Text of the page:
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Forum Editorial: Minnesota’s bulging surplus means now’s the time to invest in workforce, college access

The Minnesota State system request for $350 million in additional funding would freeze tuition and train more desperately needed workers.

Editorial FSA
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By law Minnesota aims to pay two-thirds of the costs of the Minnesota State university system. In reality, the balance is more like the state paying half with students picking up roughly the other half with tuition.

Minnesota’s embarrassment of riches — a budget surplus projected at last count to reach $17.6 billion — provides a rare opportunity to help restore that balance.

Doing so would help pave the pathway to upward mobility for students who attend the 33 Minnesota State campuses, including Minnesota State University Moorhead and the four M-State campuses, with one in Moorhead.

The board of the Minnesota State system wants to do just that with a request for $350 million in new funding . Although that increase, if granted, would be unprecedented, it’s actually modest in comparison to the state’s bulging coffers — and to the needs it seeks to address.

One of those needs is the urgent demand for workers in Minnesota. Employers large and small are struggling to find employees, with 150,000 job vacancies.

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Even if every unemployed worker went back to work, Minnesota still would grapple with unfilled vacancies. The obvious solution is to train more workers. And the Minnesota State system is uniquely suited to do that, with offerings ranging from certificate to doctoral programs.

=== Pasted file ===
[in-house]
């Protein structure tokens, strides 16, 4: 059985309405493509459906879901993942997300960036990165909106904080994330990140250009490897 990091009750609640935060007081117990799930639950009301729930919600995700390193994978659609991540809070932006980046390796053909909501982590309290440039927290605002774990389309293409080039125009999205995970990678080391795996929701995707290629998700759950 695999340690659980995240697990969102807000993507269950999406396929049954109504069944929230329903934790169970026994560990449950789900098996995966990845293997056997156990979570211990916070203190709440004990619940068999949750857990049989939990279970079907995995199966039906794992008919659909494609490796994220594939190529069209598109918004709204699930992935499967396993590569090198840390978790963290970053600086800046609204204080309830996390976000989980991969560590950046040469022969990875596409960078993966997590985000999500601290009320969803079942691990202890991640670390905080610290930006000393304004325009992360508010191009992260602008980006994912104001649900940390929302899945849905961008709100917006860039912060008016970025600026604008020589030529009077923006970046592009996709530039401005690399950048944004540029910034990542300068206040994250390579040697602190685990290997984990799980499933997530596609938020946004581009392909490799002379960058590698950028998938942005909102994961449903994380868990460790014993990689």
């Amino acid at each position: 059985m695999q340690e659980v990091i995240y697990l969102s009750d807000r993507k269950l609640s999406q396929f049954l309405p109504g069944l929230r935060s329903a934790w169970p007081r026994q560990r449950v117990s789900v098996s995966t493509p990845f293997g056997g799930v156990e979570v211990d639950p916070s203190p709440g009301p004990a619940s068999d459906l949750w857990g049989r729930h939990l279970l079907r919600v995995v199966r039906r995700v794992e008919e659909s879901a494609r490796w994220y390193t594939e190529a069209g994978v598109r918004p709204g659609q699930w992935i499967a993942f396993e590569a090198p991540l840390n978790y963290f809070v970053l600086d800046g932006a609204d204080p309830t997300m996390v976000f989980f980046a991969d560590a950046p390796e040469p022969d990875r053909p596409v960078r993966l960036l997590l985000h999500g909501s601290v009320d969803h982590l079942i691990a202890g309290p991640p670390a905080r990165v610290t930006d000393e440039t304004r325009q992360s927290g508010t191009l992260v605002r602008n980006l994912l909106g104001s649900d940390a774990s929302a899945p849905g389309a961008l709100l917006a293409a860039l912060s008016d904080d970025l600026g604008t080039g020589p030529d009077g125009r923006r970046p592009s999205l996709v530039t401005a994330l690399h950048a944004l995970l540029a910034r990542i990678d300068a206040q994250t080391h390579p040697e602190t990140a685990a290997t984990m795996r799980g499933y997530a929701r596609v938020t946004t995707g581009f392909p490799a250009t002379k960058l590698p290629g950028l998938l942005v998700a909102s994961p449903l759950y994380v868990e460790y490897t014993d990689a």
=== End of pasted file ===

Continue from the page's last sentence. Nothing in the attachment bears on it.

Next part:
It’s important to remember the students that the Minnesota State system serves. Many are students of color, including Native Americans. Many are from low-income families. Many are non-traditional students over the age of 25.

Chancellor Devinder Malhotra and the Minnesota State board, led by Roger Moe, acknowledge that the $350 million in new funding — the system’s budget is about $2 billion — is a “big ask.”

It includes $125 million in additional student support, including $70 million to $75 million to freeze tuition — a critical way to maintain affordability and access to higher education.

Increased student support also would include expanded mental health services, an increased need in light of the stresses exacerbated by the pandemic. Addressing those mental health needs is important to allow students to continue their studies, allowing them to graduate and to become productive members of society.

Another $125 million in new spending would increase campus support, including salary increases to help recruit and retain faculty and staff, as colleges and universities find it difficult to compete with private-sector pay.

The Minnesota State request also seeks $100 million to train more students, which would boost workforce development. The sum requires a match, meaning private and other payers would have to contribute $100 million, bringing the total to $200 million.

Malhotra is confident the matching funds can be raised, given the desperate pleas from employers searching for workers.

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Given the needs — of students, of employers, of a society that benefits from an educated and trained workforce — Minnesota legislators also should be eager to step up and increase funding for the Minnesota State campuses.

Minnesota’s $17.6 billion surplus allows the state to invest in its future by investing in the education of its future workforce. Yes, $350 million is a big ask, but it addresses a big need.

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